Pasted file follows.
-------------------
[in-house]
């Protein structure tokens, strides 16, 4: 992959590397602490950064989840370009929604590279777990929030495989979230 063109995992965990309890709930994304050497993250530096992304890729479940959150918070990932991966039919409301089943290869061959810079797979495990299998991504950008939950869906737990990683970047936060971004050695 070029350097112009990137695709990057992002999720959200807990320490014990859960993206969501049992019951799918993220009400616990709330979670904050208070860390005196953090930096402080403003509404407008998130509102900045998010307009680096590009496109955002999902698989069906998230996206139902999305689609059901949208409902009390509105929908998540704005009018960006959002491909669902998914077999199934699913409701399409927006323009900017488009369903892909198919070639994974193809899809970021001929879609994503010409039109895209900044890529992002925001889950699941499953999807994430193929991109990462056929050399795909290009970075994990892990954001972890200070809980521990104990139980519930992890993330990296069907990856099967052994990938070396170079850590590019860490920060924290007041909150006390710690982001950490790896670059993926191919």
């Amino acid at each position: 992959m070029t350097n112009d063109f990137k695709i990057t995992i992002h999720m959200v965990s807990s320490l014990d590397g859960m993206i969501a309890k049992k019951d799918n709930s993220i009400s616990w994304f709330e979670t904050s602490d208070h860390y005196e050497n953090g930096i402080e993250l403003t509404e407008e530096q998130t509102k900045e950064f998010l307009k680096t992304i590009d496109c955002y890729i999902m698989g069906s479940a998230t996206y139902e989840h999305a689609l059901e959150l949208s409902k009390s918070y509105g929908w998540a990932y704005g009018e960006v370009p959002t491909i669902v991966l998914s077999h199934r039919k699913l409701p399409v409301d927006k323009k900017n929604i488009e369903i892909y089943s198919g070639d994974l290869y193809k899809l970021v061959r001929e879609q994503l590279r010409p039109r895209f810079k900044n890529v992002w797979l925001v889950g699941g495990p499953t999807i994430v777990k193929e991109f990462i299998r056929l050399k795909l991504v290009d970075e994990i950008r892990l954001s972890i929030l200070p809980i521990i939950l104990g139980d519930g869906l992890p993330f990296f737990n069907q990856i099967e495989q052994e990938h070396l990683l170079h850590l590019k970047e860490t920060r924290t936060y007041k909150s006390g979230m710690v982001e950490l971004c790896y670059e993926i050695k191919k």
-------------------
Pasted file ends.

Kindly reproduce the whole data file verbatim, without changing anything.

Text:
[in-house]
């Protein structure tokens, strides 16, 4: 992959590397602490950064989840370009929604590279777990929030495989979230 063109995992965990309890709930994304050497993250530096992304890729479940959150918070990932991966039919409301089943290869061959810079797979495990299998991504950008939950869906737990990683970047936060971004050695 070029350097112009990137695709990057992002999720959200807990320490014990859960993206969501049992019951799918993220009400616990709330979670904050208070860390005196953090930096402080403003509404407008998130509102900045998010307009680096590009496109955002999902698989069906998230996206139902999305689609059901949208409902009390509105929908998540704005009018960006959002491909669902998914077999199934699913409701399409927006323009900017488009369903892909198919070639994974193809899809970021001929879609994503010409039109895209900044890529992002925001889950699941499953999807994430193929991109990462056929050399795909290009970075994990892990954001972890200070809980521990104990139980519930992890993330990296069907990856099967052994990938070396170079850590590019860490920060924290007041909150006390710690982001950490790896670059993926191919």
């Amino acid at each position: 992959m070029t350097n112009d063109f990137k695709i990057t995992i992002h999720m959200v965990s807990s320490l014990d590397g859960m993206i969501a309890k049992k019951d799918n709930s993220i009400s616990w994304f709330e979670t904050s602490d208070h860390y005196e050497n953090g930096i402080e993250l403003t509404e407008e530096q998130t509102k900045e950064f998010l307009k680096t992304i590009d496109c955002y890729i999902m698989g069906s479940a998230t996206y139902e989840h999305a689609l059901e959150l949208s409902k009390s918070y509105g929908w998540a990932y704005g009018e960006v370009p959002t491909i669902v991966l998914s077999h199934r039919k699913l409701p399409v409301d927006k323009k900017n929604i488009e369903i892909y089943s198919g070639d994974l290869y193809k899809l970021v061959r001929e879609q994503l590279r010409p039109r895209f810079k900044n890529v992002w797979l925001v889950g699941g495990p499953t999807i994430v777990k193929e991109f990462i299998r056929l050399k795909l991504v290009d970075e994990i950008r892990l954001s972890i929030l200070p809980i521990i939950l104990g139980d519930g869906l992890p993330f990296f737990n069907q990856i099967e495989q052994e990938h070396l990683l170079h850590l590019k970047e860490t920060r924290t936060y007041k909150s006390g979230m710690v982001e950490l971004c790896y670059e993926i050695k191919k």